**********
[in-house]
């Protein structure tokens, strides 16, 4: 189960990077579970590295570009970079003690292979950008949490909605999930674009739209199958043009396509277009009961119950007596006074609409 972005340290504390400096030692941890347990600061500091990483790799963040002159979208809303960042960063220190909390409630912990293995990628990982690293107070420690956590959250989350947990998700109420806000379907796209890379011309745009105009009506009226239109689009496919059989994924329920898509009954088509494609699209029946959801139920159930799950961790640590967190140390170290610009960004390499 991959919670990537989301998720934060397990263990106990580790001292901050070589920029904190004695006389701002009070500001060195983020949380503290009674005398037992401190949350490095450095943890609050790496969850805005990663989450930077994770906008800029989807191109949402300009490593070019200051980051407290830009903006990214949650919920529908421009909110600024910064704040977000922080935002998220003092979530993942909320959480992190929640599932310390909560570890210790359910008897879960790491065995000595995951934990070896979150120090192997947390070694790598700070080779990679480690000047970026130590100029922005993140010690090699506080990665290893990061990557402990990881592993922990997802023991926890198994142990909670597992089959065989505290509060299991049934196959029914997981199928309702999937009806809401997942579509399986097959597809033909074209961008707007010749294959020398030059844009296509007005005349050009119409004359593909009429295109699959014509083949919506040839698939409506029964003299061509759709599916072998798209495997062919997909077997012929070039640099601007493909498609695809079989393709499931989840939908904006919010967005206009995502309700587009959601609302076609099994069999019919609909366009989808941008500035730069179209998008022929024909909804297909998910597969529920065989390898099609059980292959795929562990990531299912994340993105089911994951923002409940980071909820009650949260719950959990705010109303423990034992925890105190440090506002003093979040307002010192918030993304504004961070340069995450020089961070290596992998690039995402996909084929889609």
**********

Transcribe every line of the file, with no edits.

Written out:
[in-house]
């Protein structure tokens, strides 16, 4: 189960990077579970590295570009970079003690292979950008949490909605999930674009739209199958043009396509277009009961119950007596006074609409 972005340290504390400096030692941890347990600061500091990483790799963040002159979208809303960042960063220190909390409630912990293995990628990982690293107070420690956590959250989350947990998700109420806000379907796209890379011309745009105009009506009226239109689009496919059989994924329920898509009954088509494609699209029946959801139920159930799950961790640590967190140390170290610009960004390499 991959919670990537989301998720934060397990263990106990580790001292901050070589920029904190004695006389701002009070500001060195983020949380503290009674005398037992401190949350490095450095943890609050790496969850805005990663989450930077994770906008800029989807191109949402300009490593070019200051980051407290830009903006990214949650919920529908421009909110600024910064704040977000922080935002998220003092979530993942909320959480992190929640599932310390909560570890210790359910008897879960790491065995000595995951934990070896979150120090192997947390070694790598700070080779990679480690000047970026130590100029922005993140010690090699506080990665290893990061990557402990990881592993922990997802023991926890198994142990909670597992089959065989505290509060299991049934196959029914997981199928309702999937009806809401997942579509399986097959597809033909074209961008707007010749294959020398030059844009296509007005005349050009119409004359593909009429295109699959014509083949919506040839698939409506029964003299061509759709599916072998798209495997062919997909077997012929070039640099601007493909498609695809079989393709499931989840939908904006919010967005206009995502309700587009959601609302076609099994069999019919609909366009989808941008500035730069179209998008022929024909909804297909998910597969529920065989390898099609059980292959795929562990990531299912994340993105089911994951923002409940980071909820009650949260719950959990705010109303423990034992925890105190440090506002003093979040307002010192918030993304504004961070340069995450020089961070290596992998690039995402996909084929889609």